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Klein v. Oakland/Red Oak Holdings, LLC

Supreme Court of Nebraska

August 26, 2016

Jeremy L. Klein and Kimberly J. Klein, Husband And Wife, And Robert D. Lynch And Elainem. Lynch, Husband And Wife, Appellees,
v.
Oakland/Red Oak Holdings, LLC, a Nebraska Limited Liability Company, Appellant.

         1. Trusts: Equity. An action to set aside a trustee's sale sounds in equity.

         2. Equity: Appeal and Error. On appeal from an equity action, an appellate court tries factual questions de novo on the record and, as to questions of both fact and law, is obligated to reach a conclusion independent of the conclusion reached by the trial court, provided that where credible evidence is in conflict in a material issue of fact, the appellate court considers and may give weight to the fact that the trial judge heard and observed the witnesses and accepted one version of the facts rather than another.

         3. Evidence: Stipulations: Appeal and Error. In a case in which the facts are stipulated, an appellate court reviews the case as if trying it originally in order to determine whether the facts warranted the judgment.

         4. Trusts: Deeds: Sales. The Nebraska Trust Deeds Act, Neb. Rev. Stat. § 76-1001 et seq. (Reissue 2009), authorizes a trust deed to be used as a security device in Nebraska and provides that real property can be conveyed by trust deed to a trustee as a means to secure the performance of an obligation.

         5. __: __: __ . The Nebraska Trust Deeds Act, Neb. Rev. Stat. § 76-1001 et seq. (Reissue 2009), includes detailed procedures that, in the event of a breach of the underlying obligation, permit the trust property to be sold without the involvement of any court.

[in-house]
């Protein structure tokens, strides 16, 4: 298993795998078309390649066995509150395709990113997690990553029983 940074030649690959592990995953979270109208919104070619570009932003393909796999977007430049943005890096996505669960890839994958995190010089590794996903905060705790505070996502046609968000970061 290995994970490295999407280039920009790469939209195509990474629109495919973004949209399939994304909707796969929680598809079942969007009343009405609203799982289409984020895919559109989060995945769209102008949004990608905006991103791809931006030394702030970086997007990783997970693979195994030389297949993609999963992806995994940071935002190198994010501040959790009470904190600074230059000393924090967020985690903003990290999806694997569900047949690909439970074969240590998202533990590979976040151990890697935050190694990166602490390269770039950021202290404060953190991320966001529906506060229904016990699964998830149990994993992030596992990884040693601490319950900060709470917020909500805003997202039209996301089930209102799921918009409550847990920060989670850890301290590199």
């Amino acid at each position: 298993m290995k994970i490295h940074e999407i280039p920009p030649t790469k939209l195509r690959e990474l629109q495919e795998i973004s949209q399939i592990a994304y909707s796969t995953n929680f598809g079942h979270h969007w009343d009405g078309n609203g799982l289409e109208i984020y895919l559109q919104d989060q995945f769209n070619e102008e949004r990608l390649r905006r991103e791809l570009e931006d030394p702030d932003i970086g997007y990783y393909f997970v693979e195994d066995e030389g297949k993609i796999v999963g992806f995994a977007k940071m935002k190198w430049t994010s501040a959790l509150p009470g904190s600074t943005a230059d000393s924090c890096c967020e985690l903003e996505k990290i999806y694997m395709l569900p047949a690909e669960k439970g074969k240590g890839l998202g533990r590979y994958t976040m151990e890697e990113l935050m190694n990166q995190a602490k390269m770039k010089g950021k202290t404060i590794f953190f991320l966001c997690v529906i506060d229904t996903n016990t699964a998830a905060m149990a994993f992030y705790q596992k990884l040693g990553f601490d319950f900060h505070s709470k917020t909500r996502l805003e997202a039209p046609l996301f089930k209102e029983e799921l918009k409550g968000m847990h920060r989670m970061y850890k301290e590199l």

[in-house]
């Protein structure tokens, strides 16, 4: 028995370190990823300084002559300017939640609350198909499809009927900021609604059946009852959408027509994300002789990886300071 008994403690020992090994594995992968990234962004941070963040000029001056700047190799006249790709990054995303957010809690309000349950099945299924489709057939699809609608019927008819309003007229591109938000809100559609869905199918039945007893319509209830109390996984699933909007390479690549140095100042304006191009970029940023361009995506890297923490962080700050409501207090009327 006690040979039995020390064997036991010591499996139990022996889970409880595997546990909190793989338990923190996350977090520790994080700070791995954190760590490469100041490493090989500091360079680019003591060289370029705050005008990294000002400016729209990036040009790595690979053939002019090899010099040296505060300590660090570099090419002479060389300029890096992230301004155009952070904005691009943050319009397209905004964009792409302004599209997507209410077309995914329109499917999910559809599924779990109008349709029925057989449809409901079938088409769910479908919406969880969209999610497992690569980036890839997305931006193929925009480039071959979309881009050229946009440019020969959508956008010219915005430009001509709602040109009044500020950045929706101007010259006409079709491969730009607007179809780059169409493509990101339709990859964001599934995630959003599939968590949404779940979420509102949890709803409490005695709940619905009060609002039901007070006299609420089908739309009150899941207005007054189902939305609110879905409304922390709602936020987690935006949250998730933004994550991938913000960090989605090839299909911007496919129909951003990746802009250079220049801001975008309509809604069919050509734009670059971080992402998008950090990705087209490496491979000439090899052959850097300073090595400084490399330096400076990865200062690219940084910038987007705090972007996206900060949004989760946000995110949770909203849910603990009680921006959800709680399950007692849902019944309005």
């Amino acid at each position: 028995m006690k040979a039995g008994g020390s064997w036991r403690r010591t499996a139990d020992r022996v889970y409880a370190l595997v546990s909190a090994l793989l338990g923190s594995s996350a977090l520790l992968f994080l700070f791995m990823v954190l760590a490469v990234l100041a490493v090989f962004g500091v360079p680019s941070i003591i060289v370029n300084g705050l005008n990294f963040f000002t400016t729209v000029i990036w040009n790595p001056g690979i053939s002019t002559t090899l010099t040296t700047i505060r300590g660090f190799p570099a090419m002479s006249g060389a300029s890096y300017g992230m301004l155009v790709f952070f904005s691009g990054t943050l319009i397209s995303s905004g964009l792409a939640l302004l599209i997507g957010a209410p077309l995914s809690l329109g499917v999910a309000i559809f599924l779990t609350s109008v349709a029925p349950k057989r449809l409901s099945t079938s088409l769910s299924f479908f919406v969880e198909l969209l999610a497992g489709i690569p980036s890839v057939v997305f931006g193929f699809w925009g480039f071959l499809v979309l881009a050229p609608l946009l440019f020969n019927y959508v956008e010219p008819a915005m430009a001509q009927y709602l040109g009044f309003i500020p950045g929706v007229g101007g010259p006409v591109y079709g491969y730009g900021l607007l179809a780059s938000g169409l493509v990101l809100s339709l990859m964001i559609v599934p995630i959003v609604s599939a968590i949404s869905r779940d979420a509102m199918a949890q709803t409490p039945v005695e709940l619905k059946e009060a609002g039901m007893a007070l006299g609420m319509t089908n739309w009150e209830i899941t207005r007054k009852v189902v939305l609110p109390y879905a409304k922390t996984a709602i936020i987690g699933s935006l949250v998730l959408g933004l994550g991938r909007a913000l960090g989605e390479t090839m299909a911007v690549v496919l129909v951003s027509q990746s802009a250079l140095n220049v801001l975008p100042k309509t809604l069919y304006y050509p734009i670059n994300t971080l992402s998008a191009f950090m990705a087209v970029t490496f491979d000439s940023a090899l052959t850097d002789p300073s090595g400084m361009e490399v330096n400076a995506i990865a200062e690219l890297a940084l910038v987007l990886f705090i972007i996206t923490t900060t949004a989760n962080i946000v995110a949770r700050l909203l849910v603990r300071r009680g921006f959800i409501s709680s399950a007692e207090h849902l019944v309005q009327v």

6. __: __: __ . The Nebraska Trust Deeds Act, Neb. Rev. Stat. § 76-1001 et seq. (Reissue 2009), allows a trust deed to expressly confer upon a trustee the power of sale.

         [294 Neb. 536] 7. ___:__:__. Pursuant to the power of sale, a trustee can sell the property conveyed by a trust deed without any court's authorization or direction, though the trustee must comply with procedural requirements contained in the Nebraska Trust Deeds Act, Neb. Rev. Stat. § 76-1001 et seq. (Reissue 2009).

         8. Trusts: Deeds: Foreclosure: Mortgages: Words and Phrases. Because the Nebraska Trust Deeds Act, Neb. Rev. Stat. § 76-1001 et seq. (Reissue 2009), allows the property securing an obligation to be sold without the judicial involvement that would be required to foreclose upon a mortgage, the proceedings surrounding a trustee's sale pursuant to the act are sometimes referred to as "nonjudicial foreclosure" or "trustee foreclosure."

         9. Trusts: Deeds: Statutes. Because trust deeds do not exist at common law, the trust deed statutes are to be strictly construed.

         10. Real Estate: Notice. A purchaser of real estate is required to take notice of instruments properly placed of record in the office of the register of deeds.